I go to the park instead, and, while I wait for the dawn, I try to remember what kind of bird I used to be right after I was born, before Mother sent me here.
Soon, my sisters start complaining about my libidinous behavior. They tell me I’m going about the whole thing the wrong way. I don’t need them to tell me that. I already know. They tell me Mother is disappointed in me, that she intended for me to be a bird of prey, that she knew from the beginning about my sensitive spirit and that’s why she sent me to the desert. Deserts always correct overly sensitive spirits, Mother says. Even though, of course, I hear that through my sisters. She never comes herself.
The day after I receive that message, I rent a car with a GPS device and I drive towards the Southeastern Arizona Bird Observatory. When I arrive, the first thing I see are the birds of prey. They seem to be waiting for me.
They fly in circles, and the first thought I have is how much I envy them because they have wings. Then, while silence gets a gradual hold over my mind, I listen to their thoughts. They are practical, opportunistic beings, the kind of bird that wouldn’t stop to appreciate the beauty of the dawn, the kind of bird that wouldn’t know a state of grace if it was under its beak.
I turn my back to the birds of prey and I return with the group of tourists that I am supposed to be bird watching with.
That night, I bring a sickly ninety-year-old to bed, and I’m surprised at how aroused I am. I guess that, as I’m soon to become a bird of prey, I’m attracted to the smell of impending death.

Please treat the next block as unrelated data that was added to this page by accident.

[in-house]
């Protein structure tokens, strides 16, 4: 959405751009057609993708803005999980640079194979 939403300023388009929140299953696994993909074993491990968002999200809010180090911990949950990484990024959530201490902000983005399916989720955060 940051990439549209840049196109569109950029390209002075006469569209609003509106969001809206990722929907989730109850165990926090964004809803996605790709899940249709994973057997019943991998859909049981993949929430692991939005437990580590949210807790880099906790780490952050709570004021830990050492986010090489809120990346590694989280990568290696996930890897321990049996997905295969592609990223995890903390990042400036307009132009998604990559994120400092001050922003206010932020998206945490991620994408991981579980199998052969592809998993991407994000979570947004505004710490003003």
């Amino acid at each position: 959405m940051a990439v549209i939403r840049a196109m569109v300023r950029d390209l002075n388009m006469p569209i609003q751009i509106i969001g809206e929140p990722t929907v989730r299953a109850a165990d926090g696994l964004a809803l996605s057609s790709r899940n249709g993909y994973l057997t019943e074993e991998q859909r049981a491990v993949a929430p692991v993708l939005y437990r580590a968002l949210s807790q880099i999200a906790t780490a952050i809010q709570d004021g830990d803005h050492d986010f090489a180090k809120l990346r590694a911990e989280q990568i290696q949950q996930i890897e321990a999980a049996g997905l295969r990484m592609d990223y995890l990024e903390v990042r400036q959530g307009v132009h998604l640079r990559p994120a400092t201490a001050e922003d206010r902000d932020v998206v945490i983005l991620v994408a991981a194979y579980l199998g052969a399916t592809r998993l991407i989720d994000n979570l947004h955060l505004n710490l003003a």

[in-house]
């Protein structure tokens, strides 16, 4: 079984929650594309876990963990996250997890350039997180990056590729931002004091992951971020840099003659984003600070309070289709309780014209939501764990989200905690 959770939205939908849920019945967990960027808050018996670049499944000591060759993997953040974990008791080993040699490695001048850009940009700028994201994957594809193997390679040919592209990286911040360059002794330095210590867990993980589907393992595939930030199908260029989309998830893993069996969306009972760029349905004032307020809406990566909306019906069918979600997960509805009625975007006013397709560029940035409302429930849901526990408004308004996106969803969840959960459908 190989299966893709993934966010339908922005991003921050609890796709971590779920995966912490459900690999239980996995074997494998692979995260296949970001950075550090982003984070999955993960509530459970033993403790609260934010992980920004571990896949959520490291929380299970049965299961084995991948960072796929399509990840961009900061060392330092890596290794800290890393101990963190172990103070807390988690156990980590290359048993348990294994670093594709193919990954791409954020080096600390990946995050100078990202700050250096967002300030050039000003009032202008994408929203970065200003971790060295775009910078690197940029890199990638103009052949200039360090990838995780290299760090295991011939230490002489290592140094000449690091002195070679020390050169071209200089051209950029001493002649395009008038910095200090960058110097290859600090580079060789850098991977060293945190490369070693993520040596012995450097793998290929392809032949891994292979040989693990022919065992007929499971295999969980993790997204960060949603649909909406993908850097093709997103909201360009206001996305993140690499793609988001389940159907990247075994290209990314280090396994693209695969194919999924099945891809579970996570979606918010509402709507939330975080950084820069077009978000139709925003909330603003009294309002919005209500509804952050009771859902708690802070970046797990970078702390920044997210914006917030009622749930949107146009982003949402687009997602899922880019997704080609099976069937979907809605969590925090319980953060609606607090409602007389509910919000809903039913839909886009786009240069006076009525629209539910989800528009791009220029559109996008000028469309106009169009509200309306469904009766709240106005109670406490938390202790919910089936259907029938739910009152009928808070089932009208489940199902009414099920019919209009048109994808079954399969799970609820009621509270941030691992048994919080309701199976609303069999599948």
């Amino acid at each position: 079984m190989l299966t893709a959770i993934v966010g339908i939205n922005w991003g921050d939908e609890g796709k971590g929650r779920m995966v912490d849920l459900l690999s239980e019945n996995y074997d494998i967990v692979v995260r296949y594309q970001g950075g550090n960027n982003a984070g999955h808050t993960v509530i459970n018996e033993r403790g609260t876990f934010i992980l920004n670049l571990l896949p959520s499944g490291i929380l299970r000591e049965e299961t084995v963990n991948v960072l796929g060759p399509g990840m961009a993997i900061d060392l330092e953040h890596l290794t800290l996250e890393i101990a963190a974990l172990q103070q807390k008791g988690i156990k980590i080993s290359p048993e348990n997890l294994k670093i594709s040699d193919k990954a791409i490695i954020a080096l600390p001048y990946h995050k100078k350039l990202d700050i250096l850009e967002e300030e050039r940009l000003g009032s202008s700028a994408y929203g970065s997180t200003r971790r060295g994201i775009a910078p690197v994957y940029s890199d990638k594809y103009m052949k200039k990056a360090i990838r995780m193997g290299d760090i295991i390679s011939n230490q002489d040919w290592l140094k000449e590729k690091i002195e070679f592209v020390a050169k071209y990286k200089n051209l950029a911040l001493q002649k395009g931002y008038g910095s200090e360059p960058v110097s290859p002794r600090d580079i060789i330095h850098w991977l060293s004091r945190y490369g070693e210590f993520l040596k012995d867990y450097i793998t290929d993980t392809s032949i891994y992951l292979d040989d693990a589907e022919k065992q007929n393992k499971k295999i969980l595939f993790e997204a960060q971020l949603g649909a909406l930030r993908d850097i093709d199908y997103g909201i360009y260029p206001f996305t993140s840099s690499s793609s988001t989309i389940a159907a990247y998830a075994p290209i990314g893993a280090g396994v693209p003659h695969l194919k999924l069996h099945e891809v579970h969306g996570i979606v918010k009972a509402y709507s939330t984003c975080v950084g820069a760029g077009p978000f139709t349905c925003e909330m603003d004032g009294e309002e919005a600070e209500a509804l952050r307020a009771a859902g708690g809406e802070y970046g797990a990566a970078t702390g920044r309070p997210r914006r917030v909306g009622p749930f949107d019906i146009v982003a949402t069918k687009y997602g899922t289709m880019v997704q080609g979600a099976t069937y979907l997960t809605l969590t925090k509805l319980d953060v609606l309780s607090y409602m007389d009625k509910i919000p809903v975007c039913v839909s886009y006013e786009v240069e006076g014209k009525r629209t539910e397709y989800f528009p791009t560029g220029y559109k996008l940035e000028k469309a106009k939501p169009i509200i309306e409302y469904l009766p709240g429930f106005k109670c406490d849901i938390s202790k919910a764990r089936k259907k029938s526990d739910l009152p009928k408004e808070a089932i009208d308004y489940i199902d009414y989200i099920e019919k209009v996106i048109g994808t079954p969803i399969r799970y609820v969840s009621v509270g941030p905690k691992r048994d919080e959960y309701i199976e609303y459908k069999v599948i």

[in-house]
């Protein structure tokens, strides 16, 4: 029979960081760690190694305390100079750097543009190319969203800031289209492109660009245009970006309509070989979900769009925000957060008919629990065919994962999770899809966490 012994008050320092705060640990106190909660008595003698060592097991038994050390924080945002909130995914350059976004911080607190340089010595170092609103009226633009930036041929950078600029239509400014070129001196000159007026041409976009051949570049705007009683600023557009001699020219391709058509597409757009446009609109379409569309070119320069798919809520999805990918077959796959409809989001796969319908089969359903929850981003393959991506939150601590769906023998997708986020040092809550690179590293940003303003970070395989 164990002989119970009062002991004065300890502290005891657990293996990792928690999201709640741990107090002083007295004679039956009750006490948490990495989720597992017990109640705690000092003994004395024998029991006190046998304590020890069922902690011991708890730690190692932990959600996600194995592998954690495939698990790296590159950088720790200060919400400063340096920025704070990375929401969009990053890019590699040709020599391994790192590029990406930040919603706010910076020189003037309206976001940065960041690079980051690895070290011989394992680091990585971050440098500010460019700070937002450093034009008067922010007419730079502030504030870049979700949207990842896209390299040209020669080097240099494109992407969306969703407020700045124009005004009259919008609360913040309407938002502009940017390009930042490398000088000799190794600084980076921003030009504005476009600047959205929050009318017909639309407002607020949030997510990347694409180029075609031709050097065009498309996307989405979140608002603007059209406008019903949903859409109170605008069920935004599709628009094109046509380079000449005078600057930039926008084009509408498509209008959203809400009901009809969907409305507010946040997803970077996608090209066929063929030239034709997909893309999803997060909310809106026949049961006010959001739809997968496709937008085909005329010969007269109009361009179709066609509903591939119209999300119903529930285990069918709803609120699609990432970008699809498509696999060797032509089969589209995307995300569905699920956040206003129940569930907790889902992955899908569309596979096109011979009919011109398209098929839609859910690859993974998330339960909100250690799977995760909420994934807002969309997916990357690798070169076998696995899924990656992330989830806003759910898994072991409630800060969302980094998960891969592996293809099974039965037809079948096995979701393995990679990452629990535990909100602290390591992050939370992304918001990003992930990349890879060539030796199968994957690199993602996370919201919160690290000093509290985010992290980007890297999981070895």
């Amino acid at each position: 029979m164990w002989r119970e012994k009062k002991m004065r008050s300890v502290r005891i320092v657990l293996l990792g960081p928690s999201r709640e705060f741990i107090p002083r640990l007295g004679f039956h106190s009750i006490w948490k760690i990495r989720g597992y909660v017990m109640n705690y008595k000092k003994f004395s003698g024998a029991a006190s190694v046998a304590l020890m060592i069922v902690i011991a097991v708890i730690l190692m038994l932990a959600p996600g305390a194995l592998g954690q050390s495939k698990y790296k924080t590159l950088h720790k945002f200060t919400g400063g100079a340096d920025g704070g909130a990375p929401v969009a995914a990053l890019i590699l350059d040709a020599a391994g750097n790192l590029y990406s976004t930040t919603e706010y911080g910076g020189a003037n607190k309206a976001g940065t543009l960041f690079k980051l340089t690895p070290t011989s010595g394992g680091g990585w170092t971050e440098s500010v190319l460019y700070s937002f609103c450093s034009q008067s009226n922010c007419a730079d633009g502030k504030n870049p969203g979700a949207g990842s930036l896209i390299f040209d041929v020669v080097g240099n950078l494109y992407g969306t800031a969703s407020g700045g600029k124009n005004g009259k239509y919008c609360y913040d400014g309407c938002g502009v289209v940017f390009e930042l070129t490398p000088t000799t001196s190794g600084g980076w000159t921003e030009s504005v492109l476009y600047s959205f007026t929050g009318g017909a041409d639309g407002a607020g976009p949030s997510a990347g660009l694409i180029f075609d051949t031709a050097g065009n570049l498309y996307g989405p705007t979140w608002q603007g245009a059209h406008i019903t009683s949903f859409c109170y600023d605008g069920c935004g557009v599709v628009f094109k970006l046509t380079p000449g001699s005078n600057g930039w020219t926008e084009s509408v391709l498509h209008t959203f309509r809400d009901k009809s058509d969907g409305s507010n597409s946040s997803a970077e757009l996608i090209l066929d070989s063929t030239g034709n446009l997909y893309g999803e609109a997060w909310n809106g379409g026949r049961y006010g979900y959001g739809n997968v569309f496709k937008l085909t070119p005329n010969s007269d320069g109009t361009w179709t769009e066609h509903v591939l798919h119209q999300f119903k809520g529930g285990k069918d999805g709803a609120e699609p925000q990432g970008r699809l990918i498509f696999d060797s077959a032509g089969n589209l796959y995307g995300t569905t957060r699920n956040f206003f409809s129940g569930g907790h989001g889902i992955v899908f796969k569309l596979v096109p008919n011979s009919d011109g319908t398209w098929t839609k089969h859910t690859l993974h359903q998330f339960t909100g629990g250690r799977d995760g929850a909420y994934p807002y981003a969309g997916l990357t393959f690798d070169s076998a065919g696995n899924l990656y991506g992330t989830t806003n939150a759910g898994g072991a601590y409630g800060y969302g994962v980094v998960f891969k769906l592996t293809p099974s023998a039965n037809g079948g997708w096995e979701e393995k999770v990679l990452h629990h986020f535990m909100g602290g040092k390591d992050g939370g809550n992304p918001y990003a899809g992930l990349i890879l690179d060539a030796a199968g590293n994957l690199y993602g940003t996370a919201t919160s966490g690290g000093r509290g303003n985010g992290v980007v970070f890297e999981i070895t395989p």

Once we’re done, I can’t sleep, so I look out of a window. A little black and red bird perches outside of it and looks directly at me. I identify it as the elegant trogon, according to my Observatory brochure. At first I assume it’s one of my sisters, but he says nothing. We simply share a moment and he flies away.
I suddenly feel claustrophobic in that Bed & Breakfast room, so I put on my white dress and leave the man snoring in bed.
I get into the car and I set the GPS so it’ll tell me how to get to Mexico.
The moment I cross the border, I stop the car and get out. I close my eyes. There’s Mexican air all around me, it’s in my nostrils, blowing my hair out of my face, coursing through my veins, murmuring of Spanish days and thoughts and souls.
I reach my state of grace.
“An elegant trogon? Seriously?” says Mother “I expected much more from you, Miss.”
Mother can shove it wherever she likes. I am my own bird now. Now, I am flying south. I have this weird feeling that I’ll soon meet my true sisters.